The Fine Line In Marketing
As my plane wound its way west from Cosmoprof, the flight attendants came up the aisle offering beverages. In preparation, I lowered my tray table, only to find it entirely covered in a bright purple image that turned out to be an advertisement for granola nut clusters. I admit I was hungry, and my first thought was of excitement that we’d be getting a snack of some kind, but I soon learned my Diet Coke wouldn’t even have a measly peanut or pretzel accompaniment.
As my stomach grumbled, I sat there studying the ad, discovering I could text a six-digit number for a sample of granola goodies. Now, keep in mind, my flight was in mid-air, so texting actually would be in violation of FAA regulation, but it was an option. In the small confines of my row, I grew more uncomfortable as I realized I couldn’t escape the ad—actually, six of them if you counted the whole row of tray tables.
Now, my parents have been publishers of a community newspaper for nearly 40 years, and I followed them into journalism, eventually combining passions for writing and beauty in my own career. It’s a fact that my entire life has been dependent on advertising. I get that, I respect it and, on a daily basis, I even fight for it.
Michael Baker, educational director for Neill Corporation, describes the salon station as a 5’x5’ stage on which a stylist performs in front of the audience—the clients. For those of us who spend our days balancing caretaker roles with professional lives, this stage also becomes a sanctuary. There is a way to market to customers within this personal space, without being too intrusive. In fact, PBA's Business of Beauty study revealed that not only do 88 percent of clients not mind being educated about retail products, they expect it as part of the experience. If done well, marketing is not only educational, it’s helpful and appreciated by the audience.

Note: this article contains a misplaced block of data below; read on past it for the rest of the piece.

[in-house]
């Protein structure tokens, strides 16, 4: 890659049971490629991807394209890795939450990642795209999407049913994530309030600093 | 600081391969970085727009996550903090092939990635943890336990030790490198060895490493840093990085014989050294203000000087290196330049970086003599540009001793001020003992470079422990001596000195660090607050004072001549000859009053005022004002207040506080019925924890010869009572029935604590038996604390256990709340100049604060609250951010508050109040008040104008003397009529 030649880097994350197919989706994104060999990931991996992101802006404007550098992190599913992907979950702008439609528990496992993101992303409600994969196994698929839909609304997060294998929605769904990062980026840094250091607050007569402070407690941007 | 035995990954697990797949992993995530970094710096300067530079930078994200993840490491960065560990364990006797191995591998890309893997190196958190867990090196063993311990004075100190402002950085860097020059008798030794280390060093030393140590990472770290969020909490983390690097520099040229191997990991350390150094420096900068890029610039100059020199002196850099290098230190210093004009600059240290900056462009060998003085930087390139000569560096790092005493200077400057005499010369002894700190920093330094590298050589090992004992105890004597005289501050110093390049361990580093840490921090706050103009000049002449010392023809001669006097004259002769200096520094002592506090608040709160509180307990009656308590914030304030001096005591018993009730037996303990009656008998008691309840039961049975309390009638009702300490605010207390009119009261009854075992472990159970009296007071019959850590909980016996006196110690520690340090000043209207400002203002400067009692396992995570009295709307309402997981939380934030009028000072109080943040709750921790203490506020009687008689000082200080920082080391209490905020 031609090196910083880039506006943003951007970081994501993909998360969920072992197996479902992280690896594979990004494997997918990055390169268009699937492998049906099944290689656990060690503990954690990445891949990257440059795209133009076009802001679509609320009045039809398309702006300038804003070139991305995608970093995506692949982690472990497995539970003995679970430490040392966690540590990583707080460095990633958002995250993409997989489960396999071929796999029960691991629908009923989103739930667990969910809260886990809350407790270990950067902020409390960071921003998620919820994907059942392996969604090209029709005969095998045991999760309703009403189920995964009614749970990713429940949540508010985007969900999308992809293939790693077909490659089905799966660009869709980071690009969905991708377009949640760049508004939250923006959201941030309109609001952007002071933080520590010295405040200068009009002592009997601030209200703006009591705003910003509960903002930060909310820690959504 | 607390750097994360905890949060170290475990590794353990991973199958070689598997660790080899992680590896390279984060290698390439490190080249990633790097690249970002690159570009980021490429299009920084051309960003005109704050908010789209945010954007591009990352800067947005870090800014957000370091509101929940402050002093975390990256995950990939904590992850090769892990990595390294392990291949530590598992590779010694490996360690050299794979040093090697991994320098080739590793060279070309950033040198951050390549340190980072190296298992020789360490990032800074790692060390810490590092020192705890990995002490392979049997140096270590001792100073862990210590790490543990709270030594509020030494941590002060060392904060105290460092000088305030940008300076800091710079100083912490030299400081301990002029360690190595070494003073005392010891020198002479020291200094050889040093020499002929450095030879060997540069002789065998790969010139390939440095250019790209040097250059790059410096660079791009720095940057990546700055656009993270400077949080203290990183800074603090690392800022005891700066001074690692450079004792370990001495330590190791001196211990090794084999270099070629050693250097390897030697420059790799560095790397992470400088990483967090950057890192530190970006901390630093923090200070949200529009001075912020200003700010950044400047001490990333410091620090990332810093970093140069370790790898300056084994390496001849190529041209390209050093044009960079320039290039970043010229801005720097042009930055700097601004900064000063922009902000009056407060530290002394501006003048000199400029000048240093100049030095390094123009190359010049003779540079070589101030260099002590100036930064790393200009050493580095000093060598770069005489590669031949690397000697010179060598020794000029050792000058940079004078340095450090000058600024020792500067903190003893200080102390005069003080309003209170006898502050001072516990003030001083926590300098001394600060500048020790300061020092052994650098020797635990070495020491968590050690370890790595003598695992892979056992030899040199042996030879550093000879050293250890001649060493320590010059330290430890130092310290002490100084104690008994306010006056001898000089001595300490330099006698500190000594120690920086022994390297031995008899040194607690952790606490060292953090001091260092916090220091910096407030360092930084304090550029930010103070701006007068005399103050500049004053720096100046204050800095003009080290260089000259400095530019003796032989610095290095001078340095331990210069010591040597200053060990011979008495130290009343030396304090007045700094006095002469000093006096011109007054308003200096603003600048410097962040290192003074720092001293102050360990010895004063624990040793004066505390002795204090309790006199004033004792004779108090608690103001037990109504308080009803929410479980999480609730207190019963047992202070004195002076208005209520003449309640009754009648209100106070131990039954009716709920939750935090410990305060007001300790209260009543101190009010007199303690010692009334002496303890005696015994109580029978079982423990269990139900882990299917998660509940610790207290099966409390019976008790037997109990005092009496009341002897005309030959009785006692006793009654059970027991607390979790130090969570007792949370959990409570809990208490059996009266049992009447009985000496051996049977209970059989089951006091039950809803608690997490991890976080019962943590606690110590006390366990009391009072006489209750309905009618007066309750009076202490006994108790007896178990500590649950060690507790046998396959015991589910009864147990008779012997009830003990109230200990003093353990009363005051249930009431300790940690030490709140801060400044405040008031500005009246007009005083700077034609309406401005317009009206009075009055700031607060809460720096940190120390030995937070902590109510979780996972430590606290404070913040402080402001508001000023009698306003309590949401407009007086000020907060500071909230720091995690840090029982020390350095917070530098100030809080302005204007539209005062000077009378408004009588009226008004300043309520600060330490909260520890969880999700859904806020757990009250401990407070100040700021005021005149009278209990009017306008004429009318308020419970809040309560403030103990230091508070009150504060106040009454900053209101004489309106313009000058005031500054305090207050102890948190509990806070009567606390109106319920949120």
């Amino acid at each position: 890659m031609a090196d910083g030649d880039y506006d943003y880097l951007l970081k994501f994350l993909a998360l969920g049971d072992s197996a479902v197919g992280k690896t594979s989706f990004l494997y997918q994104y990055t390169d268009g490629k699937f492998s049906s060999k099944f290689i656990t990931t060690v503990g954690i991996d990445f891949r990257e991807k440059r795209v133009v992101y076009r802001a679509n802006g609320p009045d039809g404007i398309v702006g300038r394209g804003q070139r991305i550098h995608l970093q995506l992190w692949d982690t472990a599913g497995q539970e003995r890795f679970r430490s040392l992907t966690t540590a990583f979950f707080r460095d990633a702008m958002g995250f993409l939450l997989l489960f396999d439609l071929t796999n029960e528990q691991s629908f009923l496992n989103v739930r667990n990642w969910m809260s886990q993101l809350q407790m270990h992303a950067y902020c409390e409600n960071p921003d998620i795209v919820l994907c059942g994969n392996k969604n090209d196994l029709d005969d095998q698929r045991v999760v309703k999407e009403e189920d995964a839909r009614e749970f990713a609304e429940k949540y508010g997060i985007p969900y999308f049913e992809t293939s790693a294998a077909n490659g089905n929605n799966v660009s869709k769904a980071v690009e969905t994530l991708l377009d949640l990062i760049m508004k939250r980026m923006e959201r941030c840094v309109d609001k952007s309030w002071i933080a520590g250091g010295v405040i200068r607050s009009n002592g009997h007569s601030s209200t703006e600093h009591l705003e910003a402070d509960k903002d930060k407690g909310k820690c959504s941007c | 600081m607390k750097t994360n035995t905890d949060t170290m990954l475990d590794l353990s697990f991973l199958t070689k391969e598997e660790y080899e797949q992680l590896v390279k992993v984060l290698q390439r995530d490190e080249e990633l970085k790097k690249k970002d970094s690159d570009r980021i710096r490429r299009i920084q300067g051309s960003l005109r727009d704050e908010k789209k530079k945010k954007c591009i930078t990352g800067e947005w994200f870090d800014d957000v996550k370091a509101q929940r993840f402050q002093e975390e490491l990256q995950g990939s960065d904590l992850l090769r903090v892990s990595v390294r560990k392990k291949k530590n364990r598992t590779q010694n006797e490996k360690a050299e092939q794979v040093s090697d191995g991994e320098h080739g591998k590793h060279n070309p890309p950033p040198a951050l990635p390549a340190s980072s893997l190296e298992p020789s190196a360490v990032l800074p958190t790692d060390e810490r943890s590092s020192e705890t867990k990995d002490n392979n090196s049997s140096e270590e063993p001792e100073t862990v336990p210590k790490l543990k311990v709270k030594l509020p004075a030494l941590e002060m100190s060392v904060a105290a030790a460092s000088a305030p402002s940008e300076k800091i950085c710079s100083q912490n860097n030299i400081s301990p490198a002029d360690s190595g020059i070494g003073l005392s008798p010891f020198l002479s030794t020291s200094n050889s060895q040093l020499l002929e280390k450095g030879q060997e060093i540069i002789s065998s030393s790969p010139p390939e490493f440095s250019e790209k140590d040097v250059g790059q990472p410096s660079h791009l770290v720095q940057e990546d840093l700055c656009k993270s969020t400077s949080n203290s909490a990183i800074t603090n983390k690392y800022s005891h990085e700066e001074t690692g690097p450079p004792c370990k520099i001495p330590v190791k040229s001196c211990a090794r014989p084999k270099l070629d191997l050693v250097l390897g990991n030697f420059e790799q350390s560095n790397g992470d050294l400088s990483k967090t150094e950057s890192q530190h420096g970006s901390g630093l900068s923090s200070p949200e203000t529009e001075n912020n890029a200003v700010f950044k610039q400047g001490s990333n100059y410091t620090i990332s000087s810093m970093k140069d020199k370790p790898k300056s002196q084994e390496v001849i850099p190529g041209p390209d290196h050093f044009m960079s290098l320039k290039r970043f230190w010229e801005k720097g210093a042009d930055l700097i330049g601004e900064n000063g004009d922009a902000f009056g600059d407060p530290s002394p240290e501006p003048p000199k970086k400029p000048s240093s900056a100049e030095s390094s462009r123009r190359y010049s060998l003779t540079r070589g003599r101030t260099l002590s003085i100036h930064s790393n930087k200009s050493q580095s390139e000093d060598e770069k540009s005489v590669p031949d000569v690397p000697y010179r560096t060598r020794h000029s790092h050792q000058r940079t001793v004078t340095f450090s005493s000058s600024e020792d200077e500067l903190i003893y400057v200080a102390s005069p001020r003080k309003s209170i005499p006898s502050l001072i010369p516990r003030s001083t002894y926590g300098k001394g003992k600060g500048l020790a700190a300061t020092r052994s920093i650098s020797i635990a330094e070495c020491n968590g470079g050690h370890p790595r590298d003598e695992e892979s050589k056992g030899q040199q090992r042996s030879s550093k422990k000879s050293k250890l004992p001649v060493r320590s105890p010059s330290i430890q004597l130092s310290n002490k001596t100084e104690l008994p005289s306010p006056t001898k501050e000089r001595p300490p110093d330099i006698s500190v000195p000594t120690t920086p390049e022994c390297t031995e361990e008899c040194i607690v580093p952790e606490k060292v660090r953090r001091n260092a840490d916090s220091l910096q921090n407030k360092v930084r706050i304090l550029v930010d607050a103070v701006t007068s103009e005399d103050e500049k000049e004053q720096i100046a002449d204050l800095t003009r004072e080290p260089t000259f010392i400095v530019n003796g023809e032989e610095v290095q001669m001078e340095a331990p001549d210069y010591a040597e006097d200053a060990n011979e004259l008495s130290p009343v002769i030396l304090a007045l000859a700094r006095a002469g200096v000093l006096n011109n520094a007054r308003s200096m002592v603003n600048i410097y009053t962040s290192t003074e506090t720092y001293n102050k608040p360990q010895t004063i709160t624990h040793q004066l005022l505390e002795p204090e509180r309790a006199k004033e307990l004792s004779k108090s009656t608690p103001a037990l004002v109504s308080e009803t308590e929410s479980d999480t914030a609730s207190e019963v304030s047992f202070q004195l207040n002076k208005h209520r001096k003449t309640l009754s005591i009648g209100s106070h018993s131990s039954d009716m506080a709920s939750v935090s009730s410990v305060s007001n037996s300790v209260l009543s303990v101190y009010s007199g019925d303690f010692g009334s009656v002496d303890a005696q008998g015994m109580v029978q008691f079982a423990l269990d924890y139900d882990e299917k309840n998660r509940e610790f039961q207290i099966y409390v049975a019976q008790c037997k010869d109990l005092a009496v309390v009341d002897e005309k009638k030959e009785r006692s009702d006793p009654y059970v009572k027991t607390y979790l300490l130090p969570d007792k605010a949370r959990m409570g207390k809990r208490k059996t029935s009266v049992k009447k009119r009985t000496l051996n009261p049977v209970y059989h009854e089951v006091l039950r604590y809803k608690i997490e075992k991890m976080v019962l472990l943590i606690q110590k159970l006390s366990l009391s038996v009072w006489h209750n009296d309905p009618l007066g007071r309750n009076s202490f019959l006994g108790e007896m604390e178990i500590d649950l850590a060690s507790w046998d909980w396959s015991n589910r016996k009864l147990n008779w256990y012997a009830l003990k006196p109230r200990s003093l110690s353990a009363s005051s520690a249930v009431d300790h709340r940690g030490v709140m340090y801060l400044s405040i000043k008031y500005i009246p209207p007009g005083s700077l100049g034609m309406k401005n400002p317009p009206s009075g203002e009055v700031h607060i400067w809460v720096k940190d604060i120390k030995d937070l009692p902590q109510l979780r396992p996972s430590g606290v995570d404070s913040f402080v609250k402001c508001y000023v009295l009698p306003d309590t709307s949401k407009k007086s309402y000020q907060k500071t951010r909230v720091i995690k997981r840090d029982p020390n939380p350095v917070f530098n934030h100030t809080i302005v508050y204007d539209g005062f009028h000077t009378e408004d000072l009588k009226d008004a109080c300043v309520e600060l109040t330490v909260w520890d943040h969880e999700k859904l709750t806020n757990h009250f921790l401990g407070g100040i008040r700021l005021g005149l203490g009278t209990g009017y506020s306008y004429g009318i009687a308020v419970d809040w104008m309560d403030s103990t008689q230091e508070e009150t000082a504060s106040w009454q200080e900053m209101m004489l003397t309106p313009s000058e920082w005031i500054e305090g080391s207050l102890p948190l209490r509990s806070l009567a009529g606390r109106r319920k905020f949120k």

On the second morning of Cosmoprof Symposium, a panel of eight industry experts delved deeper into the eight steps of retailing that came out of the study. While discussing how to offer strategic solutions, Regis’ Norma Knudsen described bookstores that feature displays of reading recommendations from their employees. She suggested that stylists, in a similar fashion, could select a personal product pick, and feature it on their station with some simple signage saying, “Ask me why this is my favorite product.”Bonnie Conte, owner of Avalon Salon and Day Spa in Deer Park, Illinois, also was on the panel and added that she turns the personal product pick into an impromptu activity at staff meetings. She gives the staff about 90 seconds to run to the shelves and pick out their current favorite product. She then asks the stylists to come back to the group and describe the product as if describing it to a client—a little roleplaying that reinforces product features and benefits. Conte then encourages her staff members to place their pick at their stations—if they can sell six of their favorite pick during the day, they get to take home the bottle displayed at their stations at the end of the day. It's an easy, fun and clever approach to retail that delivers results without being intrusive.
Speaking of personal product picks, have you voted yet for MODERN SALON’s Professional Picks? Be part of the process in determining the hottest products of the year. Vote by visiting modernsalon.com/vote.